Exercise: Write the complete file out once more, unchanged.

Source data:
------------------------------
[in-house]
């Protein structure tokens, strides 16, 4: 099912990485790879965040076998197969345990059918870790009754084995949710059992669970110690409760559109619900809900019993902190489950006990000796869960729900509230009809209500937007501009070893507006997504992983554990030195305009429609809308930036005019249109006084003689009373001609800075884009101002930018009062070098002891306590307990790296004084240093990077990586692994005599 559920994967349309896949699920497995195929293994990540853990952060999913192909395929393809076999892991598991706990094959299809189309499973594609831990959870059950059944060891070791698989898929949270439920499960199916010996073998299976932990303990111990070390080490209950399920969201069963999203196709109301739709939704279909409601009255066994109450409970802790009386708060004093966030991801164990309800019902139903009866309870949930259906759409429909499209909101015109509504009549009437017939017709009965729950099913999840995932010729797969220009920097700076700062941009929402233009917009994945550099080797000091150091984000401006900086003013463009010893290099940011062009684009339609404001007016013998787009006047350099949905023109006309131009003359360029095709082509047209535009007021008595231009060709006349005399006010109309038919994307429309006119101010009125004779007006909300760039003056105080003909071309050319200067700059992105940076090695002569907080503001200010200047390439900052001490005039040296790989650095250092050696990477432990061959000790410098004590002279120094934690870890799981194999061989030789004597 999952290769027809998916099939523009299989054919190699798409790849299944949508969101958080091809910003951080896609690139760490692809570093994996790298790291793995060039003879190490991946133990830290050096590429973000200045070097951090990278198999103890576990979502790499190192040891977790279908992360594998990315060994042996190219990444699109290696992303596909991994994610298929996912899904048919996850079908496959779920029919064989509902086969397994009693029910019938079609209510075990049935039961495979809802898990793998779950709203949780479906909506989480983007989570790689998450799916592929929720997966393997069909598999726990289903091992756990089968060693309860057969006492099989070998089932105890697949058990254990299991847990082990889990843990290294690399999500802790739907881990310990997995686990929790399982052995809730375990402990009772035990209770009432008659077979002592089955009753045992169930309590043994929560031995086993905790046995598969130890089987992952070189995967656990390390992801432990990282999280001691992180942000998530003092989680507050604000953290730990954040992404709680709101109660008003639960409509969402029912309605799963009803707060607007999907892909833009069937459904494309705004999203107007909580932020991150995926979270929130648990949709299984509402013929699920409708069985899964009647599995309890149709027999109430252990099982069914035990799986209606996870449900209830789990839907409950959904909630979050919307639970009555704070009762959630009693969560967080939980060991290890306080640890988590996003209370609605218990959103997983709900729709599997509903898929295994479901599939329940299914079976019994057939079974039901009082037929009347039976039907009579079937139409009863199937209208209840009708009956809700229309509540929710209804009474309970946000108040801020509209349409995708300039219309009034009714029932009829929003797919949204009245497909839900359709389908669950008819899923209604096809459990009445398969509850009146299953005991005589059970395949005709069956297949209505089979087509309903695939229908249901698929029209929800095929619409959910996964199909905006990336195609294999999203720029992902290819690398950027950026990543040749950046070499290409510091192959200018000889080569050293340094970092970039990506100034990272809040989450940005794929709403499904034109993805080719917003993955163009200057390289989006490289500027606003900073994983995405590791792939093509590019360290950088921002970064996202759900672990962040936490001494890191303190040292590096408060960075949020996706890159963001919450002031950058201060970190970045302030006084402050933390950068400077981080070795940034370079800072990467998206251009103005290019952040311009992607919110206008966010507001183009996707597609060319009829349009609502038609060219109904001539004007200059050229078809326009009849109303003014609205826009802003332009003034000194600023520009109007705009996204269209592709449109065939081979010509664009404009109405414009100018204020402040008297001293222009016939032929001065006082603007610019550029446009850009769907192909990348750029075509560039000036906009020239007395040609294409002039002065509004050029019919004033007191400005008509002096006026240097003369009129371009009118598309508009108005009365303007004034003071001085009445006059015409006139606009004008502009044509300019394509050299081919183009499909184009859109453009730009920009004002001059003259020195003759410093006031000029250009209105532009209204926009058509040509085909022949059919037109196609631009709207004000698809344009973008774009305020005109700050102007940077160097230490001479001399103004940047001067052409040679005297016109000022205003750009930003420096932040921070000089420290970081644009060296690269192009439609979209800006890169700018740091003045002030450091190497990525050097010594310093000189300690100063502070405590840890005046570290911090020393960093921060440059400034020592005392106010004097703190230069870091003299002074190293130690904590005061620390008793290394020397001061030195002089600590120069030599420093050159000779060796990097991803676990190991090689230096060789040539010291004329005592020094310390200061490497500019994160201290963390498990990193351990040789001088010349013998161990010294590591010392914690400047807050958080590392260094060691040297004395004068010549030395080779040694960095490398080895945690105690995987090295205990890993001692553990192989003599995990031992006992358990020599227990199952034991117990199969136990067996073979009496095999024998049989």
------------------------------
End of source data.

[in-house]
């Protein structure tokens, strides 16, 4: 099912990485790879965040076998197969345990059918870790009754084995949710059992669970110690409760559109619900809900019993902190489950006990000796869960729900509230009809209500937007501009070893507006997504992983554990030195305009429609809308930036005019249109006084003689009373001609800075884009101002930018009062070098002891306590307990790296004084240093990077990586692994005599 559920994967349309896949699920497995195929293994990540853990952060999913192909395929393809076999892991598991706990094959299809189309499973594609831990959870059950059944060891070791698989898929949270439920499960199916010996073998299976932990303990111990070390080490209950399920969201069963999203196709109301739709939704279909409601009255066994109450409970802790009386708060004093966030991801164990309800019902139903009866309870949930259906759409429909499209909101015109509504009549009437017939017709009965729950099913999840995932010729797969220009920097700076700062941009929402233009917009994945550099080797000091150091984000401006900086003013463009010893290099940011062009684009339609404001007016013998787009006047350099949905023109006309131009003359360029095709082509047209535009007021008595231009060709006349005399006010109309038919994307429309006119101010009125004779007006909300760039003056105080003909071309050319200067700059992105940076090695002569907080503001200010200047390439900052001490005039040296790989650095250092050696990477432990061959000790410098004590002279120094934690870890799981194999061989030789004597 999952290769027809998916099939523009299989054919190699798409790849299944949508969101958080091809910003951080896609690139760490692809570093994996790298790291793995060039003879190490991946133990830290050096590429973000200045070097951090990278198999103890576990979502790499190192040891977790279908992360594998990315060994042996190219990444699109290696992303596909991994994610298929996912899904048919996850079908496959779920029919064989509902086969397994009693029910019938079609209510075990049935039961495979809802898990793998779950709203949780479906909506989480983007989570790689998450799916592929929720997966393997069909598999726990289903091992756990089968060693309860057969006492099989070998089932105890697949058990254990299991847990082990889990843990290294690399999500802790739907881990310990997995686990929790399982052995809730375990402990009772035990209770009432008659077979002592089955009753045992169930309590043994929560031995086993905790046995598969130890089987992952070189995967656990390390992801432990990282999280001691992180942000998530003092989680507050604000953290730990954040992404709680709101109660008003639960409509969402029912309605799963009803707060607007999907892909833009069937459904494309705004999203107007909580932020991150995926979270929130648990949709299984509402013929699920409708069985899964009647599995309890149709027999109430252990099982069914035990799986209606996870449900209830789990839907409950959904909630979050919307639970009555704070009762959630009693969560967080939980060991290890306080640890988590996003209370609605218990959103997983709900729709599997509903898929295994479901599939329940299914079976019994057939079974039901009082037929009347039976039907009579079937139409009863199937209208209840009708009956809700229309509540929710209804009474309970946000108040801020509209349409995708300039219309009034009714029932009829929003797919949204009245497909839900359709389908669950008819899923209604096809459990009445398969509850009146299953005991005589059970395949005709069956297949209505089979087509309903695939229908249901698929029209929800095929619409959910996964199909905006990336195609294999999203720029992902290819690398950027950026990543040749950046070499290409510091192959200018000889080569050293340094970092970039990506100034990272809040989450940005794929709403499904034109993805080719917003993955163009200057390289989006490289500027606003900073994983995405590791792939093509590019360290950088921002970064996202759900672990962040936490001494890191303190040292590096408060960075949020996706890159963001919450002031950058201060970190970045302030006084402050933390950068400077981080070795940034370079800072990467998206251009103005290019952040311009992607919110206008966010507001183009996707597609060319009829349009609502038609060219109904001539004007200059050229078809326009009849109303003014609205826009802003332009003034000194600023520009109007705009996204269209592709449109065939081979010509664009404009109405414009100018204020402040008297001293222009016939032929001065006082603007610019550029446009850009769907192909990348750029075509560039000036906009020239007395040609294409002039002065509004050029019919004033007191400005008509002096006026240097003369009129371009009118598309508009108005009365303007004034003071001085009445006059015409006139606009004008502009044509300019394509050299081919183009499909184009859109453009730009920009004002001059003259020195003759410093006031000029250009209105532009209204926009058509040509085909022949059919037109196609631009709207004000698809344009973008774009305020005109700050102007940077160097230490001479001399103004940047001067052409040679005297016109000022205003750009930003420096932040921070000089420290970081644009060296690269192009439609979209800006890169700018740091003045002030450091190497990525050097010594310093000189300690100063502070405590840890005046570290911090020393960093921060440059400034020592005392106010004097703190230069870091003299002074190293130690904590005061620390008793290394020397001061030195002089600590120069030599420093050159000779060796990097991803676990190991090689230096060789040539010291004329005592020094310390200061490497500019994160201290963390498990990193351990040789001088010349013998161990010294590591010392914690400047807050958080590392260094060691040297004395004068010549030395080779040694960095490398080895945690105690995987090295205990890993001692553990192989003599995990031992006992358990020599227990199952034991117990199969136990067996073979009496095999024998049989």